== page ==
FIG. 1 illustrates a person wearing the components of this invention.
FIG. 2 is a block diagram showing the basic system components and logic of a first embodiment of the invention.
FIG. 3 is a block diagram showing the basic system components and logic of a second embodiment of the invention.
The dead reckoning pedometer according to this invention has two elements. A sensing package is mounted at or near each foot and consists of a magnetic point source, a three-dimensional magnetic sensor and a foot pressure sensor.
The processing package, which may be mounted at the waist, in a back or front pack or in an article of clothing such as a turn-out coat, consists of a computer processing unit including to but not limited to a signal conditioning unit, computer, data bases such as a floor plan, a display screen and a transmitter.
As a separate component, a remote unit such as a radio receiver, display, databases and CPU may be used to follow the person from outside the facility. For example, one or more floorplans or architectural drawings may be stored and the location of the wearer placed on the floorplan using three-dimensional CAD programs commercially available.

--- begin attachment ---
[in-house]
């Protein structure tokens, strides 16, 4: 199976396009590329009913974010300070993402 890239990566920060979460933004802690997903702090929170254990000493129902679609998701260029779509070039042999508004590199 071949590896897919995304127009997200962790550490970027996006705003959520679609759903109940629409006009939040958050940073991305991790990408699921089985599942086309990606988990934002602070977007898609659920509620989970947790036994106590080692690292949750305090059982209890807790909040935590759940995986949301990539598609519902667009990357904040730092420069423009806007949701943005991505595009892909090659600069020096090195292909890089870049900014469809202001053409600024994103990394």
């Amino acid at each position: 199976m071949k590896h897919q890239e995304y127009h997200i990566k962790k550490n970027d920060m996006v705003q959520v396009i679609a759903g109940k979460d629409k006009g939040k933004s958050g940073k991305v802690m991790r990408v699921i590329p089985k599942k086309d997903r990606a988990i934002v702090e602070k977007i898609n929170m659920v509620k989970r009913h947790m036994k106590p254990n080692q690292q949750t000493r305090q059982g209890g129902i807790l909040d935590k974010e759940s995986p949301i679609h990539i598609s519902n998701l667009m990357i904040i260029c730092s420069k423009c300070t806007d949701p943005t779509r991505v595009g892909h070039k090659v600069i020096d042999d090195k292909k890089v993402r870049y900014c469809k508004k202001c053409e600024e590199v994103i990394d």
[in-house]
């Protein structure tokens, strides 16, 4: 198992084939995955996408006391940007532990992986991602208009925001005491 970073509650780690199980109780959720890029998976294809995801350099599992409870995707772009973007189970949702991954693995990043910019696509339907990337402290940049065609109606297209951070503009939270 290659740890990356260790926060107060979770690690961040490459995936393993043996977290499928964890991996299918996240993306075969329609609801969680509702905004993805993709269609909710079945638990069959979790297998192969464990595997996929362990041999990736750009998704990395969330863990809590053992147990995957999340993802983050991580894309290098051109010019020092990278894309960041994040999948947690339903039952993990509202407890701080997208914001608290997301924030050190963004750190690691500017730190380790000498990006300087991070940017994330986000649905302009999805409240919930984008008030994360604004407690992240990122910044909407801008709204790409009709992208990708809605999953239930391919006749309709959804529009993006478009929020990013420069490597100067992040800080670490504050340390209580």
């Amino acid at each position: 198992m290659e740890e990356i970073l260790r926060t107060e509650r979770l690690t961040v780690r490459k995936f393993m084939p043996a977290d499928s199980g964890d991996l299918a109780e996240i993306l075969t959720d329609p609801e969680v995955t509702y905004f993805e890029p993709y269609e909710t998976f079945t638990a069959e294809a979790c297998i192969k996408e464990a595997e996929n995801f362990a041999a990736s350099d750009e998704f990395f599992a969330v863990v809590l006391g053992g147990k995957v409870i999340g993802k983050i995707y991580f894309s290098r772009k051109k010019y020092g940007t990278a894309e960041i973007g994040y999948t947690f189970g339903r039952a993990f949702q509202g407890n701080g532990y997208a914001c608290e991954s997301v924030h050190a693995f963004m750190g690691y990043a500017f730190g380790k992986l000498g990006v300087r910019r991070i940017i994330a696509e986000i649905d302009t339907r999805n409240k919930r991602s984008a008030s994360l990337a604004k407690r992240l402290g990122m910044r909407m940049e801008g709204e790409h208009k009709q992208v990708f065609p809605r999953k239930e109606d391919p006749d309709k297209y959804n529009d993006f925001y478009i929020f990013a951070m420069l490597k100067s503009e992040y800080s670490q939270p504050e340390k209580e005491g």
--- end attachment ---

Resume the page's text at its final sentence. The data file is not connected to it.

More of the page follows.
Additional sensors may be interfaced to the CPU carried by the person or may be external, fixed sensors within a facility to assist with location determination. A firefighter, for example, might carry one or more of a temperature sensor, oxygen sensor, flammable gas sensor or oxygen flow sensor. External sensors may include motion sensors, microphones, thermoanaemometers, etc.
FIG. 1 illustrates the invention in terms of a fireman. At or near each foot are placed a magnet 3, 3′ which may be a permanent magnet or an electromagnet. A pressure sensor (pressure switch) 5, 5′ is mounted in such a location so as to register when that foot is brought into or out of contact with the floor. A magnetometer 7, 7′ is mounted on each extremity to detect movement of the foot-carried magnets. Wires 9, 9′ are run from the feet to the signal conditioning unit 11.
Most rescue personnel wear a type of boot which can be easily adapted to be the sensing element of the invention. A firefighter's boots could easily be modified to carry the necessary items and sensing cables easily connected to a belt mounted unit or to the turn-out coat to isolate them from heat and snagging.
The basic signals for processing as shown in FIG. 2 would be on or off for each foot pressure sensor and x, y, and z readings as interpreted from changes in the magnetic field strength from the magnetomer.